Calif. Seeks To Reduce Influence On Pension Funds
Wednesday, April 7, 2010
California lawmakers took a step Wednesday toward cracking down on the middlemen that help private investment firms land lucrative contracts with the state's giant pension funds.
The use of so-called "placement agents" has erupted into a scandal in California and New York, where allegations of cronyism and exorbitant fees have prompted investigations.
On Wednesday, the state Assembly's Public Employees, Retirement and Social Security Committee voted 4-1, with one member abstaining, to improve oversight of the way California public pension funds invest money.
The California Public Employees Retirement System is the nation's largest pension fund, with about $210 billion in assets under management.
The California bill would require placement agents to register as lobbyists and file quarterly reports stating any gifts or fees they received.
It also would prohibit the practice of allowing outside investment managers to pay those agents contingency fees for winning business with the funds. Placement agents typically earn 1 percent of the total investment they win for their clients, which can mean millions of dollars for landing a deal.
Instead, those agents would be paid a flat fee.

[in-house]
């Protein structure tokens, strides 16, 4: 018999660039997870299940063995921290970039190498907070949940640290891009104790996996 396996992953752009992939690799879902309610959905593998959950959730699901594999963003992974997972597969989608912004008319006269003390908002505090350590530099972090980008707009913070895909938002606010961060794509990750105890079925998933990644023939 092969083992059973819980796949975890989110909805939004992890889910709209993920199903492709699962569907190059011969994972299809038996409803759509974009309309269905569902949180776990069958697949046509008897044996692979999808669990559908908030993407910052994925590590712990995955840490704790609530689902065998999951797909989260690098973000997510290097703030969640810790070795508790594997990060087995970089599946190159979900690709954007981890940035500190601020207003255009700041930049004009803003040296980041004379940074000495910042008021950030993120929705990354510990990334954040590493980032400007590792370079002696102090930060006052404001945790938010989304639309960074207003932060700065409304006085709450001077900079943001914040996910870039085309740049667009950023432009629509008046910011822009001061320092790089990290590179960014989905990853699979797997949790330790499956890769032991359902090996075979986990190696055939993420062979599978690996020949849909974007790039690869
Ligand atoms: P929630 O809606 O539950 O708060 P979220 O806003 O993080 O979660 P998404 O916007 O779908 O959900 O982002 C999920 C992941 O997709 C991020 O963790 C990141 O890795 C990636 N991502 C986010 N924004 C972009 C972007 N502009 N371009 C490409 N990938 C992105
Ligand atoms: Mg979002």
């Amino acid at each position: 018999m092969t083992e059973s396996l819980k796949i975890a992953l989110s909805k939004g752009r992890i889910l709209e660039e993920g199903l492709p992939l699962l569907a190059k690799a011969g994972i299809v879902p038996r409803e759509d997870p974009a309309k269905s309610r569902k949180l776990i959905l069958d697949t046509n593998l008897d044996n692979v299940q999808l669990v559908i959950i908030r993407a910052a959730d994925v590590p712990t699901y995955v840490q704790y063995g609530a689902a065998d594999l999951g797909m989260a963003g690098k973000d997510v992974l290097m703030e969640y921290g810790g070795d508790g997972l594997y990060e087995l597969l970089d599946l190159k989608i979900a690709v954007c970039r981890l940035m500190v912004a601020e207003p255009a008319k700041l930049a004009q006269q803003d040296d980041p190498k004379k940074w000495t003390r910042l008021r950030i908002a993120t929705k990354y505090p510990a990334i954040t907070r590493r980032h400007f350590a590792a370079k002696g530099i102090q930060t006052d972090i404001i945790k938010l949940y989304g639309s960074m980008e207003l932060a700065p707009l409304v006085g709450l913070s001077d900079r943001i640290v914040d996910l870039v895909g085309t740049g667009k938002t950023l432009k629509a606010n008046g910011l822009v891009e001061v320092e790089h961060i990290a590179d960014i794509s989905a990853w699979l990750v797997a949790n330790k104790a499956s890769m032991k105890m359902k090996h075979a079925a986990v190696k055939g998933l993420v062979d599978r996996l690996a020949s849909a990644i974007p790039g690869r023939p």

Investment firms are lining up against the proposal.
Lawmakers said the intent is to ensure that fund managers are making sound investment decisions, rather than handing out money to dubious firms recommended by friends and insiders.
"Continuing revelations have underscored the need for full disclosure of the finances and other activities of placement agents," said Assemblyman Ed Hernandez, a Democrat from Baldwin Park who sponsored the bill.
In New York, a pay-to-play scandal involving state pension fund managers has led to six people pleading guilty and an inquiry from the U.S. Securities and Exchange Commission.
California's pension funds are also being investigated by the SEC for their use of placement agents.
CalPERS has hired a law firm to conduct its own internal investigation into how the agency has used placement agents in the past 15 years. Results from that inquiry are expected within the next two months.
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